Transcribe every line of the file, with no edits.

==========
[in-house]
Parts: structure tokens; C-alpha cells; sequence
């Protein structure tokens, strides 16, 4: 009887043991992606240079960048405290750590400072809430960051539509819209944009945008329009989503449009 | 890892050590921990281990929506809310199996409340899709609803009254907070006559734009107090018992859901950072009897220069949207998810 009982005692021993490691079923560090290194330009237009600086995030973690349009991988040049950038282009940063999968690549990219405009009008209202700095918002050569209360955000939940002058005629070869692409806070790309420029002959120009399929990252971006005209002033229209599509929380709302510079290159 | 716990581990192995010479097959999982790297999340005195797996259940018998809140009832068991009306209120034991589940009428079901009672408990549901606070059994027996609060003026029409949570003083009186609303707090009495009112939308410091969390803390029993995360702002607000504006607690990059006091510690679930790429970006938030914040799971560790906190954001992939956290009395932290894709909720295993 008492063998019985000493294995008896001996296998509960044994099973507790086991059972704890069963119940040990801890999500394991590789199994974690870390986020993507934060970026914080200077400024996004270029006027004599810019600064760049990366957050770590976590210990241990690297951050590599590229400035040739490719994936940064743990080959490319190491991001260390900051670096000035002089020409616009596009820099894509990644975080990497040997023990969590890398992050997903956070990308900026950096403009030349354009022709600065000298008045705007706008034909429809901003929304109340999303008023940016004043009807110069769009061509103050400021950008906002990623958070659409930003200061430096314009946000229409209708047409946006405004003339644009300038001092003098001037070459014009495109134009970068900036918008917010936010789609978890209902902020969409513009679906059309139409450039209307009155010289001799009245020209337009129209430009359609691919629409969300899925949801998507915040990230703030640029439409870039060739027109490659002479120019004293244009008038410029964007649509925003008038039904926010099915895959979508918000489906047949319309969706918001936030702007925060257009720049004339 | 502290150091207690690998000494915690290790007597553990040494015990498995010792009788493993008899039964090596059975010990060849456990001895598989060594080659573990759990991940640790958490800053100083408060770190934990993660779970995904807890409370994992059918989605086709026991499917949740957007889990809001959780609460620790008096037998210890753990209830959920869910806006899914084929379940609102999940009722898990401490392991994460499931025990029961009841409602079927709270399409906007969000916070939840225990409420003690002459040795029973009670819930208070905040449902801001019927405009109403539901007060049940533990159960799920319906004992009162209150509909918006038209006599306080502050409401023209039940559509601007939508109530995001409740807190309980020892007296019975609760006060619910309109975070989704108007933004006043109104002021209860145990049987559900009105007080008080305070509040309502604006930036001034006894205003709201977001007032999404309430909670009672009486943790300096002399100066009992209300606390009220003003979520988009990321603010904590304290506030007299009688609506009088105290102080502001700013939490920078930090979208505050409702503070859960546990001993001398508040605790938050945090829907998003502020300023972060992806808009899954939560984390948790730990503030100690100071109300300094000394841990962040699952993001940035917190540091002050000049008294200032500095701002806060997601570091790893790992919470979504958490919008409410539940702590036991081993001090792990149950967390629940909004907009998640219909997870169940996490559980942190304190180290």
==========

[in-house]
Parts: structure tokens; C-alpha cells; sequence
């Protein structure tokens, strides 16, 4: 009887043991992606240079960048405290750590400072809430960051539509819209944009945008329009989503449009 | 890892050590921990281990929506809310199996409340899709609803009254907070006559734009107090018992859901950072009897220069949207998810 009982005692021993490691079923560090290194330009237009600086995030973690349009991988040049950038282009940063999968690549990219405009009008209202700095918002050569209360955000939940002058005629070869692409806070790309420029002959120009399929990252971006005209002033229209599509929380709302510079290159 | 716990581990192995010479097959999982790297999340005195797996259940018998809140009832068991009306209120034991589940009428079901009672408990549901606070059994027996609060003026029409949570003083009186609303707090009495009112939308410091969390803390029993995360702002607000504006607690990059006091510690679930790429970006938030914040799971560790906190954001992939956290009395932290894709909720295993 008492063998019985000493294995008896001996296998509960044994099973507790086991059972704890069963119940040990801890999500394991590789199994974690870390986020993507934060970026914080200077400024996004270029006027004599810019600064760049990366957050770590976590210990241990690297951050590599590229400035040739490719994936940064743990080959490319190491991001260390900051670096000035002089020409616009596009820099894509990644975080990497040997023990969590890398992050997903956070990308900026950096403009030349354009022709600065000298008045705007706008034909429809901003929304109340999303008023940016004043009807110069769009061509103050400021950008906002990623958070659409930003200061430096314009946000229409209708047409946006405004003339644009300038001092003098001037070459014009495109134009970068900036918008917010936010789609978890209902902020969409513009679906059309139409450039209307009155010289001799009245020209337009129209430009359609691919629409969300899925949801998507915040990230703030640029439409870039060739027109490659002479120019004293244009008038410029964007649509925003008038039904926010099915895959979508918000489906047949319309969706918001936030702007925060257009720049004339 | 502290150091207690690998000494915690290790007597553990040494015990498995010792009788493993008899039964090596059975010990060849456990001895598989060594080659573990759990991940640790958490800053100083408060770190934990993660779970995904807890409370994992059918989605086709026991499917949740957007889990809001959780609460620790008096037998210890753990209830959920869910806006899914084929379940609102999940009722898990401490392991994460499931025990029961009841409602079927709270399409906007969000916070939840225990409420003690002459040795029973009670819930208070905040449902801001019927405009109403539901007060049940533990159960799920319906004992009162209150509909918006038209006599306080502050409401023209039940559509601007939508109530995001409740807190309980020892007296019975609760006060619910309109975070989704108007933004006043109104002021209860145990049987559900009105007080008080305070509040309502604006930036001034006894205003709201977001007032999404309430909670009672009486943790300096002399100066009992209300606390009220003003979520988009990321603010904590304290506030007299009688609506009088105290102080502001700013939490920078930090979208505050409702503070859960546990001993001398508040605790938050945090829907998003502020300023972060992806808009899954939560984390948790730990503030100690100071109300300094000394841990962040699952993001940035917190540091002050000049008294200032500095701002806060997601570091790893790992919470979504958490919008409410539940702590036991081993001090792990149950967390629940909004907009998640219909997870169940996490559980942190304190180290």